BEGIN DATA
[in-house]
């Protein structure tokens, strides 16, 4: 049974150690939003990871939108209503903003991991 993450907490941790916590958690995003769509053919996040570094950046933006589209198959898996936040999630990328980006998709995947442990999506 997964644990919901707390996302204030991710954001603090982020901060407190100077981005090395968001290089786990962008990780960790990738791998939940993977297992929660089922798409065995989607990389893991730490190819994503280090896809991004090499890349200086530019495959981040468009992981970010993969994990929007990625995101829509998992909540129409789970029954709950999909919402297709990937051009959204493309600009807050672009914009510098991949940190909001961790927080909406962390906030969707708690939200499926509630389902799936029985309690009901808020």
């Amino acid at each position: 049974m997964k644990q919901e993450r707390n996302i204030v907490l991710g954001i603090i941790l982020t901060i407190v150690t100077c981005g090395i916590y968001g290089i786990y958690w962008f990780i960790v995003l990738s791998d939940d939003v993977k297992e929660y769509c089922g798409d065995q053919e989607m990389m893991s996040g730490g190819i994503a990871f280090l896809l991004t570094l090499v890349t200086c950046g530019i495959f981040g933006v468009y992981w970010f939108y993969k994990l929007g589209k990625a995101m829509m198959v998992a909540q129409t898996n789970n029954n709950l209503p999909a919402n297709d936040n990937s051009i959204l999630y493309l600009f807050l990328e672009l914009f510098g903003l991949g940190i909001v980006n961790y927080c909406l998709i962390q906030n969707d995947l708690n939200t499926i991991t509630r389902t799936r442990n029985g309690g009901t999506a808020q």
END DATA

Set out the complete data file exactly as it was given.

[in-house]
């Protein structure tokens, strides 16, 4: 049974150690939003990871939108209503903003991991 993450907490941790916590958690995003769509053919996040570094950046933006589209198959898996936040999630990328980006998709995947442990999506 997964644990919901707390996302204030991710954001603090982020901060407190100077981005090395968001290089786990962008990780960790990738791998939940993977297992929660089922798409065995989607990389893991730490190819994503280090896809991004090499890349200086530019495959981040468009992981970010993969994990929007990625995101829509998992909540129409789970029954709950999909919402297709990937051009959204493309600009807050672009914009510098991949940190909001961790927080909406962390906030969707708690939200499926509630389902799936029985309690009901808020």
């Amino acid at each position: 049974m997964k644990q919901e993450r707390n996302i204030v907490l991710g954001i603090i941790l982020t901060i407190v150690t100077c981005g090395i916590y968001g290089i786990y958690w962008f990780i960790v995003l990738s791998d939940d939003v993977k297992e929660y769509c089922g798409d065995q053919e989607m990389m893991s996040g730490g190819i994503a990871f280090l896809l991004t570094l090499v890349t200086c950046g530019i495959f981040g933006v468009y992981w970010f939108y993969k994990l929007g589209k990625a995101m829509m198959v998992a909540q129409t898996n789970n029954n709950l209503p999909a919402n297709d936040n990937s051009i959204l999630y493309l600009f807050l990328e672009l914009f510098g903003l991949g940190i909001v980006n961790y927080c909406l998709i962390q906030n969707d995947l708690n939200t499926i991991t509630r389902t799936r442990n029985g309690g009901t999506a808020q």